A team of seven SAM employees got together on Sunday 30th August to take part in the Cancer Fund for Children’s flagship challenge event to climb the beautiful Slieve Donard mountain, Northern Ireland’s highest peak.
Carol Carmichael, Gerard Wilson, Jacqui Mullan, Jonathan Geoghegan, Mark Hanley, Michelle Jenkins and Shane Geoghegan laced up their hiking boots to tackle the 5.8 mile ascent up the 853 metre high mountain. Michelle Jenkins, SAM Marketing Manager, tells their story:
“Gerard and I arrived at Donard Car Park shortly after 8:30am and made our way over to Hugh McCann’s bar where registration was taking place. The Cancer Fund for Children staff were very thorough, giving us plenty of detail about the route and checking we had all the correct safety gear. We sat down outside with a cup of tea while we waited on the rest of our team, however, the wasps seemed to be attracted to the bright yellow Cancer Fund for Children t-shirt I was wearing and after a few ninja moves trying to avoid them I gave up and went inside. Unfortunately, the rest of our team were having their own battles on the way to Newcastle having taken a wrong turn somewhere and ending up heading Bangor direction, which set them back about half an hour or so. Mark had also brought his Jack Russell with him but poor wee Sonny didn’t travel well and ended up being sick all over Jacqui – lovely!
“Gerard and I were advised to start the walk with the main group and the others said they would catch up so we followed the guide, starting our trek at 9:40am. The first part of the hike through Donard Wood along the Glen River was fairly tough with plenty of tree trunk obstacles, uneven ground and marshy areas. It reminded me a little of one of those Bog Run obstacle courses. We reached the first marshal point and had considered waiting for the rest of the team there, however, the wasps were back with a vengeance and I wasn’t hanging around to see what they would do!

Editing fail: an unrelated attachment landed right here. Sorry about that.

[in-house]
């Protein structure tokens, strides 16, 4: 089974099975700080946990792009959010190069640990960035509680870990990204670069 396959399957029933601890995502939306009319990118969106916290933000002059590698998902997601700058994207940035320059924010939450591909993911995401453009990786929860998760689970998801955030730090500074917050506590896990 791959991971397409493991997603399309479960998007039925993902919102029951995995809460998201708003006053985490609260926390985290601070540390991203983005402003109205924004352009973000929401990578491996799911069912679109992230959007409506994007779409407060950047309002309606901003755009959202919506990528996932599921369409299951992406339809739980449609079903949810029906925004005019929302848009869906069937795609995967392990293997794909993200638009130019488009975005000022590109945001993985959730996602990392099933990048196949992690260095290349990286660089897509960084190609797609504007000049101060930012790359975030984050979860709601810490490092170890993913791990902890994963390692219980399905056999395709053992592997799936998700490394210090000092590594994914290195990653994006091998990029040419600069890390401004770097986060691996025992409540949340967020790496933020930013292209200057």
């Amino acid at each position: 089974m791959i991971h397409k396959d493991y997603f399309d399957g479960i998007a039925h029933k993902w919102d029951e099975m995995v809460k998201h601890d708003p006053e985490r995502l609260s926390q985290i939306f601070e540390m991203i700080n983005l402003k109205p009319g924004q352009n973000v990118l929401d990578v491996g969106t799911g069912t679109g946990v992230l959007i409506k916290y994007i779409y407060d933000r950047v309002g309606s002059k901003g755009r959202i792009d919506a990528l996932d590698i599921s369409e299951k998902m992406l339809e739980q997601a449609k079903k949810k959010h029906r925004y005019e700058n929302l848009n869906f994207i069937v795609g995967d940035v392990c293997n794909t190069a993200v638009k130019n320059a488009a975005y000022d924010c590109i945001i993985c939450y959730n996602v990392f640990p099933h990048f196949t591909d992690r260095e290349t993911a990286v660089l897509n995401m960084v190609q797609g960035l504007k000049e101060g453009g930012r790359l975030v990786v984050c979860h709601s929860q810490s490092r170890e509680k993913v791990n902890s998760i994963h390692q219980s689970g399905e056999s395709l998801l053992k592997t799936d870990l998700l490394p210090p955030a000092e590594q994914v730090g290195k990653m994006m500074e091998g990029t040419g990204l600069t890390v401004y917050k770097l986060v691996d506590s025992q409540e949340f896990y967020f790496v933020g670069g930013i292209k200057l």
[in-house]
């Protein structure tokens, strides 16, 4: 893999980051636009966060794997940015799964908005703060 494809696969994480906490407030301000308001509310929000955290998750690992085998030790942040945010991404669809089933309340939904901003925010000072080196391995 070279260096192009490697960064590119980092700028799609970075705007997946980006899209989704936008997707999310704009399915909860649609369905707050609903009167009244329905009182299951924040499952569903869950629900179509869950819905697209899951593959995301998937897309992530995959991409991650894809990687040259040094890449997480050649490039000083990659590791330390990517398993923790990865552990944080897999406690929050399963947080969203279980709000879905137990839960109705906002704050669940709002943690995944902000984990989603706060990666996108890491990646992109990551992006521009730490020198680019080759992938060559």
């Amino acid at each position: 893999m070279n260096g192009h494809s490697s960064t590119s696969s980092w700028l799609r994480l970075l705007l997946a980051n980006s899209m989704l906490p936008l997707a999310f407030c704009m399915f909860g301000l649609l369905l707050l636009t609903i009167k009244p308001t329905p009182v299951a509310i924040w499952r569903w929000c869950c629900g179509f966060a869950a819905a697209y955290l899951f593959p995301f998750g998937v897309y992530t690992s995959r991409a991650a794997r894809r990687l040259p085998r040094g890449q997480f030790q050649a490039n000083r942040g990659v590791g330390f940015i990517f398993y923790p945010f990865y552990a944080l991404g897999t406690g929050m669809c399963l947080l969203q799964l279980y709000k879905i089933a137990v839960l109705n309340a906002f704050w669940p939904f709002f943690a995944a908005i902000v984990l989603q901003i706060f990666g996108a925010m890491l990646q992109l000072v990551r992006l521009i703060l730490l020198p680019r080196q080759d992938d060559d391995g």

“Exiting the wood you catch a glimpse of the climb that is ahead of you. Luckily, the next part of the hike is a bit easier with a more gradual incline. Lots of people were stopping for photos at this point and there was a great buzz around the place. It was lovely to see all the yellow dots at different stages of the climb too. The next part of the hike towards the saddle started to get tough again, with plenty of steps to make our calf and quad muscles burn. We were also attacked by swarms of midges but nothing dampened the mood or our determination to complete as we all remembered the reason we were doing the hike.
“The final part of the climb along the Mourne wall to the summit was amusing. It required numerous stops to catch our breath and allowed us to have joke with other climbers as they passed us, only to overtaken by us a few minutes later when they were on their break. It was a great feeling when we saw the little stone shelter at the top of the mountain and with clear skies, the views were spectacular – we could see across to Scotland! We had a quick bite to eat and started our descent fairly quickly as the temperature dropped quite considerably and I was thankful the Cancer Fund for Children had suggested to bring a hat and gloves!
“On the way back down we bumped into the other SAM team members on their ascent up Slieve Donard, all full of energy and smiling (even Sonny the dog!). We took a few photos and wished them luck on their final hurdle. We practically ran the rest of the way.
“Gerard and I arrived back to Donard Car Park three hours and fifty minutes after leaving it. We were greeted by the friendly staff from the Cancer Fund for Children and issued with a certificate and ticket for a free food. We rested our weary feet in Hugh McCanns with some juice and a burger and had a giggle about our experience up the mountain before making the journey back home.
“On behalf of SAM I would like to say a huge thank you to the Cancer Fund for Children for organising such a fantastic and memorable event. I would recommend it to anyone, no matter what your fitness level is. You can climb the mountain at your own speed and there are plenty of volunteers and guides on hand to help out and offer encouragement. We were delighted that we could make some contribution to this amazing charity.”